In many respects, partially remote workers possess the best of both worlds. Days in the office provide social interaction with colleagues, opportunities for face-to-face collaboration, and a direct sense of connection with the company and its operations. Remote days offer a respite from commuting, greater flexibility as to where and when work gets done, and periods of productivity without interruption.

Making the most of such an arrangement, however, involves some forethought.

Consider these suggestions for ensuring things run smoothly when you divide work time between home and an on-site office:

Communicate your schedule.

Don’t force your colleagues into a time-wasting game of Where’s Waldo: The Home vs. Office Edition. Frustrations mount when partially remote workers fail to make their whereabouts easily known, so demonstrate courtesy and professionalism by keeping everyone informed.

“Let people know your anticipated schedule and the preferred method of contact,” says Wayne Turmel, co-founder of the Remote Leadership Institute. “Use the status on your email, IM, or group collaboration software like Slack or Skype for Business to make life easy on others. If you share calendars, make sure that you have blocked your time clearly, with the times you will be unavailable and what you’re working on.”

Keep family in the loop.

Mixed schedules can confuse people in your household, too, so keep them up to date with an easily accessible calendar. You don’t want to discover on the train ride home from the office that your husband thought you were available to pick up the kids from soccer practice.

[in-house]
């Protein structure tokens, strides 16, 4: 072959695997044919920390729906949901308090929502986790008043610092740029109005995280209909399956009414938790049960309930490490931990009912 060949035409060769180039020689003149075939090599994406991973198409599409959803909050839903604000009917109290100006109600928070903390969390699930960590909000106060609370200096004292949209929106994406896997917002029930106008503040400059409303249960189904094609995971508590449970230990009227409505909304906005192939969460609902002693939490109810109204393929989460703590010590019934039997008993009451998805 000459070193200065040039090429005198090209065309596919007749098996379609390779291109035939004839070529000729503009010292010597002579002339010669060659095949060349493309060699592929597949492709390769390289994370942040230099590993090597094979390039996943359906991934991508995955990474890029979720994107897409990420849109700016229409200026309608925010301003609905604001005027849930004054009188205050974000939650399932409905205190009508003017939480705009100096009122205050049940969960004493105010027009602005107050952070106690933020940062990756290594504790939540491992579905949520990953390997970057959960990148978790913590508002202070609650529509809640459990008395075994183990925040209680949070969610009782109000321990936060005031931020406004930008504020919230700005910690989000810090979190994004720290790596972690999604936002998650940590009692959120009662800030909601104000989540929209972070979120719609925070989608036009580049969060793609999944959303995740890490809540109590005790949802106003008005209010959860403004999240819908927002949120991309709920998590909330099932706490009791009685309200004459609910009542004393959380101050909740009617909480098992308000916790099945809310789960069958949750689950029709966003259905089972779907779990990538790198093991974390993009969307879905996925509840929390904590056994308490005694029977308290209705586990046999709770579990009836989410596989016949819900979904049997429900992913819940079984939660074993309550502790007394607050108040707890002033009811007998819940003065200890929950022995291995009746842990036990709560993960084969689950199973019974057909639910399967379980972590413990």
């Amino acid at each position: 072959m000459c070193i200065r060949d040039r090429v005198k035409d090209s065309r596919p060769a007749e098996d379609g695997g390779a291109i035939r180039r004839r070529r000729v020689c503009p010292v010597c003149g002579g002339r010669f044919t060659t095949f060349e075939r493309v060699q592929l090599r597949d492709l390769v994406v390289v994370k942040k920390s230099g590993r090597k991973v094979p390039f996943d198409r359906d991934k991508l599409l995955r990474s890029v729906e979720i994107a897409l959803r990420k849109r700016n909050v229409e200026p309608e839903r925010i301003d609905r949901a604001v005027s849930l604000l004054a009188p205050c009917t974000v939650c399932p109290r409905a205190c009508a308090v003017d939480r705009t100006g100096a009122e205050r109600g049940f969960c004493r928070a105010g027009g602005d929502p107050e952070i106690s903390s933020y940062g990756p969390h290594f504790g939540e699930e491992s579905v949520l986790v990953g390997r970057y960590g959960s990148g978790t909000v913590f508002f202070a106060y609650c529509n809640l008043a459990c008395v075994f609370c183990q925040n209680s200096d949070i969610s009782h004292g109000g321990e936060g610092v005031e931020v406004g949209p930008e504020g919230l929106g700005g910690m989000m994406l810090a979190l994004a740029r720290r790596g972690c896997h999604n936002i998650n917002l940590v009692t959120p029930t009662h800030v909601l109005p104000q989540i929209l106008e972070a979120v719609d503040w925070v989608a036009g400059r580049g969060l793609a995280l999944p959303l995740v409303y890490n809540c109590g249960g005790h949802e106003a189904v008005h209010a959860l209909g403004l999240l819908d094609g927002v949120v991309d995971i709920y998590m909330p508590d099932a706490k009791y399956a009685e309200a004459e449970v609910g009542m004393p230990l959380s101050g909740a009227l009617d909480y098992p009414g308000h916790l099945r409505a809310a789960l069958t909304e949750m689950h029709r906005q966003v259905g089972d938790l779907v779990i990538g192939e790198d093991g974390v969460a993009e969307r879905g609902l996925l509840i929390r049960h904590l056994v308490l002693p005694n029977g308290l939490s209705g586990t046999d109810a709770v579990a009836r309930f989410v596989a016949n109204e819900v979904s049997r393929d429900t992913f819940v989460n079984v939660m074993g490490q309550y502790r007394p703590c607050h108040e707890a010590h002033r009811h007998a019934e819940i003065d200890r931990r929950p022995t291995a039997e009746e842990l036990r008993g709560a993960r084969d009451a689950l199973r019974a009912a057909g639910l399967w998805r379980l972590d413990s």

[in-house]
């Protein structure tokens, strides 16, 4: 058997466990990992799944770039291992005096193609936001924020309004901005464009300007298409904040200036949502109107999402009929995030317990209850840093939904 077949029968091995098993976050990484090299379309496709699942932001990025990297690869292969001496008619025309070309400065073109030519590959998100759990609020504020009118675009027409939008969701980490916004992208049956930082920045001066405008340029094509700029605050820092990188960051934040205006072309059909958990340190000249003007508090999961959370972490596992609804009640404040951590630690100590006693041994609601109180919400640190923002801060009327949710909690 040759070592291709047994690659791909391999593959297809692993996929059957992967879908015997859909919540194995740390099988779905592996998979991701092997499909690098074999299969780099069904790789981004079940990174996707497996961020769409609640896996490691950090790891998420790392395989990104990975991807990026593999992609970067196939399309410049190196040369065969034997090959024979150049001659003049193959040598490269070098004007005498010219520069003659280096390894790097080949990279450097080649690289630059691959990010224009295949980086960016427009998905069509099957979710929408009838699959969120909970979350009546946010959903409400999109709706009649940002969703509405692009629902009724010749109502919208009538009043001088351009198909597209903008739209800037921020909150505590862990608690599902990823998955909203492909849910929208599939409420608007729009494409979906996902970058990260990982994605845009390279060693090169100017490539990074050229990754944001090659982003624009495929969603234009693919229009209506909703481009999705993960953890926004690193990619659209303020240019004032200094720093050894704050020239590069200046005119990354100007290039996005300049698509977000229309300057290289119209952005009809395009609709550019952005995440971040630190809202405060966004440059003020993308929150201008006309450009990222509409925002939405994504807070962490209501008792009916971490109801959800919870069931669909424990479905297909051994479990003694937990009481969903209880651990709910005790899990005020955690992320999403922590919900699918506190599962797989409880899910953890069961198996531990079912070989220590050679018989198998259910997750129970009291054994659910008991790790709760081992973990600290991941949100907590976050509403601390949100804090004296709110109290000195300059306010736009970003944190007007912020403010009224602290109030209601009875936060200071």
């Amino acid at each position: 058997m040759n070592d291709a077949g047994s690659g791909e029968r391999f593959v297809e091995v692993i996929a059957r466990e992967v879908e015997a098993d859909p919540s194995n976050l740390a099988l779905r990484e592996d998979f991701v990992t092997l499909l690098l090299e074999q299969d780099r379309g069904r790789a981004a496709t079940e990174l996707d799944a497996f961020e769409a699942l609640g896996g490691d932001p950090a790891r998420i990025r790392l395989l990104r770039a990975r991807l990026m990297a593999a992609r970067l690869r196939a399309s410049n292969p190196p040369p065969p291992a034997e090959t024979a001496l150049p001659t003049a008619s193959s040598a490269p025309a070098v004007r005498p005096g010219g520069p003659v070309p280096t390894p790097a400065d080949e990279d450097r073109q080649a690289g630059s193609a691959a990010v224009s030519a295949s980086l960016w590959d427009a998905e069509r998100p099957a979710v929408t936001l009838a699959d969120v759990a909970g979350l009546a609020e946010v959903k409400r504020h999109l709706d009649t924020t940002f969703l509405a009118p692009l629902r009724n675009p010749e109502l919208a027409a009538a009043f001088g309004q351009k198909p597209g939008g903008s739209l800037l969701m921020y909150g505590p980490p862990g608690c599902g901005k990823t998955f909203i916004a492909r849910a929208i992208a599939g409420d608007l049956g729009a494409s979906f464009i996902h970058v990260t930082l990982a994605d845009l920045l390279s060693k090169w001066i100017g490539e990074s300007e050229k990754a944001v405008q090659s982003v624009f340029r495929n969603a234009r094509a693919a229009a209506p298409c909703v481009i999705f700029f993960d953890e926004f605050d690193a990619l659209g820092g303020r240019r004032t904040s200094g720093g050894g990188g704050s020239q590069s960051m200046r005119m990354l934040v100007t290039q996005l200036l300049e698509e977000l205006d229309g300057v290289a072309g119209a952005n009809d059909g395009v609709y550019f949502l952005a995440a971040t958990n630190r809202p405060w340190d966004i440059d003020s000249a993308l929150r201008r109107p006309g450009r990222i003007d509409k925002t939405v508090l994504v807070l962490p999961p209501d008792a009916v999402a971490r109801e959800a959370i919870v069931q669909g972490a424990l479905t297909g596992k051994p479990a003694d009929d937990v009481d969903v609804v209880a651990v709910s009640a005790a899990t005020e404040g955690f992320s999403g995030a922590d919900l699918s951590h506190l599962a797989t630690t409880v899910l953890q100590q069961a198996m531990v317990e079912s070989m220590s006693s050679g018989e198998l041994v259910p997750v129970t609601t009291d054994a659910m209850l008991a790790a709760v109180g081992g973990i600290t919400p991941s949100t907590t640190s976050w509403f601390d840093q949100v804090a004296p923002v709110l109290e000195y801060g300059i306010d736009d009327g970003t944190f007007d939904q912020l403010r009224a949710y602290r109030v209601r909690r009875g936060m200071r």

Discussing your partially remote arrangement with family members also helps correct mistaken notions. If not informed about your job, kids automatically may think you’re available to them anytime you’re home. Similarly, they may feel shunned if you spend long periods of time in a home office without explanation. Explain that work takes place in many different environments, and sometimes that includes home. Ask them to respect the do not disturb sign on your office door, and post the time when you’ll be finished.

Plan your tasks.

“It’s an incontrovertible law of nature that if you actually need a physical file on a given day, it will be when you are working from home and can’t get your hands on it,” Turmel says.

Do what you can to prevent such scenarios by thinking ahead. Make a list of items to bring home from the office when you won’t be coming in for a day or two. Whenever possible, stick to cloud-based files and documents you can access anywhere.

Likewise, certain tasks may be more suitable to one place compared to the other. For instance, a conference room at the office provides a professional, safe environment to meet with clients. On the other hand, your home office may prove the perfect place to compose a report without colleagues stopping by to chat.

Make the most of each setting.

Finally, embrace the benefits of each place. Get your “people fix” when in the office, perhaps making a point of lunching with members of your team. On home-based days, do something special with the time you would have been commuting, such as taking an exercise class or cooking a big family dinner. Partial arrangement, but fuller life!

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